Teaching the Design Process in Makerspaces

Teaching the Design Process in Makerspaces | The Engineering Design Process is a series of steps that engineers (and other designers) take when creating a product or idea.  The steps of this process fit in perfectly with makerspaces.  In this post, I talk about collaborating with one of our science teachers on a lesson on the design process.

Stewart Middle Magnet is a STEM magnet school, and part of our curriculum comes from Project Lead the Way, including classes in engineering, robotics and aerospace.  The Design Process is an important part of that curriculum.  It also ties in beautifully with what we do in our makerspace.  So it made sense for me to partner up with one of our Project Lead the Way classes to teach our students about the basics of the design process.  While this was a lesson with a specific class, it could easily work with small groups, after-school clubs, or any group that you bring into your makerspace.

Activating Prior Knowledge

I started out by surveying my students to see who had already heard of the design process.  If they had, I had them explain it from their point of view.  We talked about our experiences creating and building things (projects in the makerspace, building with our toys as kids) and what kind of processes we tend to experience when that happens.

Comparing the Design Process and the Scientific Method | RenovatedLearning.com

Comparing the Design Process and the Scientific Method

Design Process vs. Scientific Method

While many students will have never seen the design process, most have been exposed to the scientific method.  Students usually learn this process when they go through science fair.  To help introduce the class to the design process, I had them create Venn diagrams comparing the two different methods.  I used diagrams from Science Buddies to help my students see the different elements of each process (Engineering Process here,  Scientific Method here).  Each table had a piece of chart paper with the circles on it (otherwise it takes them five minutes just to get them drawn).  I gave them about ten minutes to put their Venn diagrams together, then called on students randomly to review what they wrote.  We talked a lot about how there isn’t necessarily a perfect right or wrong answer, and how some aspects of the two processes use different vocabulary but mean similar things.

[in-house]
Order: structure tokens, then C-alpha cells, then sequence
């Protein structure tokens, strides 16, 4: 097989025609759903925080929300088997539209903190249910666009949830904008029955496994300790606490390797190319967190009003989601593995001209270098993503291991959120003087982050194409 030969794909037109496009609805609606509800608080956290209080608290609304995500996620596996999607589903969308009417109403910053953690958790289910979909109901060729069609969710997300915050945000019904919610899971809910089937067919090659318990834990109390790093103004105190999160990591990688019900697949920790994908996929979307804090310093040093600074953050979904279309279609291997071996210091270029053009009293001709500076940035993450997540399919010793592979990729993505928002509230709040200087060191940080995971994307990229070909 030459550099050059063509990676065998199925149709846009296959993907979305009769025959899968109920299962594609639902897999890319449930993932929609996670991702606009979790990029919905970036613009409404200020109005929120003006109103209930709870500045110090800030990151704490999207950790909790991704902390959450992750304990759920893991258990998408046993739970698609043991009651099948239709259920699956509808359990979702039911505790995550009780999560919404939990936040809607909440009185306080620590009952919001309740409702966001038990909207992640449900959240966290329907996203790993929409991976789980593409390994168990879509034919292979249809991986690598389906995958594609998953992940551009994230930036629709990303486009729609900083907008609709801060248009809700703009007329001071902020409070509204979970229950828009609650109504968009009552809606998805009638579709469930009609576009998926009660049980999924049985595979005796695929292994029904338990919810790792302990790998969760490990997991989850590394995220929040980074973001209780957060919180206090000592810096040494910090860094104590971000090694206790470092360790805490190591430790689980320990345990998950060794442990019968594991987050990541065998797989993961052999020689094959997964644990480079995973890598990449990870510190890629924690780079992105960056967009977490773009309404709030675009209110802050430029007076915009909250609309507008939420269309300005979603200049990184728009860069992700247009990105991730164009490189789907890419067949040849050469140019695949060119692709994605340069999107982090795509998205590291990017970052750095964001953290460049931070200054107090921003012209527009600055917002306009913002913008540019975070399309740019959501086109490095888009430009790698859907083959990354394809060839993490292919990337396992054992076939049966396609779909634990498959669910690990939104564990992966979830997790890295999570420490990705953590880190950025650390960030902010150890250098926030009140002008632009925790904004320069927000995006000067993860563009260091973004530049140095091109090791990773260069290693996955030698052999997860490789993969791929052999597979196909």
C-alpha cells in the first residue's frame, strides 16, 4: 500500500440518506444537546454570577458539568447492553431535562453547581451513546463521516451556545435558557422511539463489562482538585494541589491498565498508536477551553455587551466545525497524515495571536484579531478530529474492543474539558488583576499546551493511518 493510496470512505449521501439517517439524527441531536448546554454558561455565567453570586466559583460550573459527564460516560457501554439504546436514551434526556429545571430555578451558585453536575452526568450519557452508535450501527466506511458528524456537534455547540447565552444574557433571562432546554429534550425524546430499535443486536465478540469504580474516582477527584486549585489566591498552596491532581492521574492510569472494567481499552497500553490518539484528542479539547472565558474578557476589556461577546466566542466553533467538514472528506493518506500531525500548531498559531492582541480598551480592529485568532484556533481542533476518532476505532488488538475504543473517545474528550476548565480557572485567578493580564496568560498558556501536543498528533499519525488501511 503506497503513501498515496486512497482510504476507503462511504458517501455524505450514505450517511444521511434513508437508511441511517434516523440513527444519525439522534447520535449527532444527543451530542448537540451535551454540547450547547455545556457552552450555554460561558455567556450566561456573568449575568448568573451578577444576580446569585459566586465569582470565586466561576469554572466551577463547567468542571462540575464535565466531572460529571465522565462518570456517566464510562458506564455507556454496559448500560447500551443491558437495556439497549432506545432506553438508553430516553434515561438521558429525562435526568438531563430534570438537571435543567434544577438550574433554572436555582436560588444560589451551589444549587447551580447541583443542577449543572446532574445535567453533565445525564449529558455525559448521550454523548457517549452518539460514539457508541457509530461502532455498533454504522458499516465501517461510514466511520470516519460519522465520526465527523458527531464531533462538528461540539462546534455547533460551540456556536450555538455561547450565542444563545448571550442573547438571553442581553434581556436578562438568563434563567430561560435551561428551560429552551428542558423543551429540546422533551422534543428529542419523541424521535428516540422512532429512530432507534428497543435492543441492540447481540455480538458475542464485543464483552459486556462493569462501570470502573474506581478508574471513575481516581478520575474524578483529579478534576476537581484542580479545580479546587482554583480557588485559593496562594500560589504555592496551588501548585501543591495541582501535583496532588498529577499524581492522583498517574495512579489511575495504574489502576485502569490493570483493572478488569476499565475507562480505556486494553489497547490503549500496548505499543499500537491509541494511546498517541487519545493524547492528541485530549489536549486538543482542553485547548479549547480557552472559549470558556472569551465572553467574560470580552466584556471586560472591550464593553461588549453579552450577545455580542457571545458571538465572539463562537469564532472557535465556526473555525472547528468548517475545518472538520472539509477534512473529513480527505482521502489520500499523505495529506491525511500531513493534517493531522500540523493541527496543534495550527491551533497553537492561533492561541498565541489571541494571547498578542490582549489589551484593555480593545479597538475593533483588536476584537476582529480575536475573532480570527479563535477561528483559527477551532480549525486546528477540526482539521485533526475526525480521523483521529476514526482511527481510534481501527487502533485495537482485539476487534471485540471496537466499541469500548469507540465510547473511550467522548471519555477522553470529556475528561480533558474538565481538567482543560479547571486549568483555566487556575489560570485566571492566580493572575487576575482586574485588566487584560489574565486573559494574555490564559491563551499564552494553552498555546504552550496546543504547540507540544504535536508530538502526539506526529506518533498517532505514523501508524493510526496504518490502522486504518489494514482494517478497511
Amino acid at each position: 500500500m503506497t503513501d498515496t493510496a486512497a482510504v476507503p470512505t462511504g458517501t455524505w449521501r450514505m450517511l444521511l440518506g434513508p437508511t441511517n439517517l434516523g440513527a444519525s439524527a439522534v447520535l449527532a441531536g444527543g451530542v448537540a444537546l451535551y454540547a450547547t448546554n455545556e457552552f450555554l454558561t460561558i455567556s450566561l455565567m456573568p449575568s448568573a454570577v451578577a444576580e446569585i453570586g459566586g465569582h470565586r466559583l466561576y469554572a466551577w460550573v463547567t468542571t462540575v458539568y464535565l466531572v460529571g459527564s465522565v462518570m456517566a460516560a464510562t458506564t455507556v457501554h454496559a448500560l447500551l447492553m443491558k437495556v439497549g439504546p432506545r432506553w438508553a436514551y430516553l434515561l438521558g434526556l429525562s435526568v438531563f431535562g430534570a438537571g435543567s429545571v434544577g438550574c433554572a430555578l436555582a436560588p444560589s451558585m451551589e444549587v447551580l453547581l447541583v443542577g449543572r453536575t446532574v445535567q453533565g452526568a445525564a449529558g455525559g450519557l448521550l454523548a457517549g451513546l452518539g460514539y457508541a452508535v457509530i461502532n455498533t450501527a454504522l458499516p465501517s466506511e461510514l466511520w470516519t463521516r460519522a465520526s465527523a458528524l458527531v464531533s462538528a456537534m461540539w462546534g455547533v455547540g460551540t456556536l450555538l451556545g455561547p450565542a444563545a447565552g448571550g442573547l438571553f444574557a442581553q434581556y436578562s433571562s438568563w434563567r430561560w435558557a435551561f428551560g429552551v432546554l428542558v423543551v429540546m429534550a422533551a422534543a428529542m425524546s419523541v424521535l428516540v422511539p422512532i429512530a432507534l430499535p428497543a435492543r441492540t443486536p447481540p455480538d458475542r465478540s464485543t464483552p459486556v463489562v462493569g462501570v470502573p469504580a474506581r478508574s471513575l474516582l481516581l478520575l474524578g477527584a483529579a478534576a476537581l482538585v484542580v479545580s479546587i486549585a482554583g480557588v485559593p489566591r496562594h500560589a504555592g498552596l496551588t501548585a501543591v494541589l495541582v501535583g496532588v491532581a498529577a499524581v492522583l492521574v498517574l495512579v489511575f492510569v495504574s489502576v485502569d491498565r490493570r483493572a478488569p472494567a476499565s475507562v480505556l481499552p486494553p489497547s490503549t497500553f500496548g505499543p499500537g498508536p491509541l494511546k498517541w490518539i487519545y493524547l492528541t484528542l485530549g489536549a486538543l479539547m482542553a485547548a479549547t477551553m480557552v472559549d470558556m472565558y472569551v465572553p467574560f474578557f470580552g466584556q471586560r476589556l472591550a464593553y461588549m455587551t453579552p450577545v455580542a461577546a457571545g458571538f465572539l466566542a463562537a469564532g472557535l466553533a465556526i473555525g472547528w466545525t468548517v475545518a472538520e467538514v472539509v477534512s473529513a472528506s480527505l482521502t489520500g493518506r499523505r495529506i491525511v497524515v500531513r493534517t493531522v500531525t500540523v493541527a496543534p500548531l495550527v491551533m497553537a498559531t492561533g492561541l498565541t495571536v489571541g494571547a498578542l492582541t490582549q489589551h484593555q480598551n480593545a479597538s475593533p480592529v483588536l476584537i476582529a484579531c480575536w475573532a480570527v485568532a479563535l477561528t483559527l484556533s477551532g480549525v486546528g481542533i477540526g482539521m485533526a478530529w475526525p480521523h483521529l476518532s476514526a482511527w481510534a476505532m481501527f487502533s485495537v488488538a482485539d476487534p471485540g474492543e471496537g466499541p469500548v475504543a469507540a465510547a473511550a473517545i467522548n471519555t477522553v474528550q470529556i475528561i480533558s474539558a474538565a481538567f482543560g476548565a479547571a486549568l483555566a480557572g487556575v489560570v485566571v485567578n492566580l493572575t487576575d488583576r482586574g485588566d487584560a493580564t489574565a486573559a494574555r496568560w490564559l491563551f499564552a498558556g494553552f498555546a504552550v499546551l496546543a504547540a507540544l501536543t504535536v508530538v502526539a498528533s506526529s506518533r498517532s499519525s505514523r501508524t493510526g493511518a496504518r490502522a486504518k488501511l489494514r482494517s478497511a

Brainstorming a phone holder design | RenovatedLearning.com

Brainstorming a phone holder design

Rapid Prototyping Session

To help my students learn how the design process works, I gave them a chance to put it into practice by going through a rapid prototyping session.  I intentionally kept the time limit on this short because I wanted my students to focus more on going through the design process and less in getting caught up on specific design features.  Each group was given a worksheet with an overview of the design process and then picked one or two people who documented their process using the sheet.

(Note: I realize that there are multiple versions and multiple vocabularies for teaching the design process.  I choose to adjust the wording and steps to what worked best for my students.)

Click here to download a copy of the worksheet!

Click here to download a copy of the worksheet!

I started by introducing them to the design problem they had to solve:

We want to make a stop motion video and need something to hold our phone steady.  What’s the best design?

Each group had a bin of K’nex or LEGOS, and they got 20 minutes to come up with their design and prepare a “pitch” about their product.  As students worked on their designs, I circulated around the room and helped each group to identify where they’re at in the design process.  Sometimes it took a little prompting, but it usually doesn’t take long for the lightbulb to go off as students begin to see where they’re brainstorming, designing, testing and redesigning.

Student using the design process worksheet to document her group's learning. | RenovatedLearning.com

Student using the design process worksheet to document her group’s learning.

Practicing the Pitch

To wrap up the lesson, each group had to come up in front of the class and pitch their design.  They had to explain how they came up with the idea, how it works, and why it’s awesome.  If they weren’t able to complete their design the way they wanted, then they explained what their design would have looked like with more time to complete it.  This was a great chance for them to practice their communication skills and to reflect on the learning experience.

Student phone holder designs | RenovatedLearning.com

Student phone holder designs

Is the design process a part of your school’s curriculum?  Is there a way that you could incorporate it into a class collaboration?

More design resources to check out:


Diana Rendina, MLIS, is the media specialist at Tampa Preparatory School, an independent 6-12 in Tampa, FL. Previously, she was the media specialist at Stewart Middle Magnet School for seven years, where she founded their library makerspace. She is the creator of the blog RenovatedLearning.com & is also a monthly contributor to AASL Knowledge Quest. Diana is the winner of the 2016 ISTE Outstanding Young Educator Award, the 2015 ISTE Librarians Network Secondary Award, the 2015 AASL Frances Henne Award & the 2015 SLJ Build Something Bold Award. She is an international speaker on the Maker Movement and has presented at conferences including AASL, FETC & ISTE. Diana co-authored Challenge-Based Learning in the School Library Makerspace with Colleen and Aaron Graves and is also the author Reimagining Library Spaces: Transform Your Space on Any Budget.

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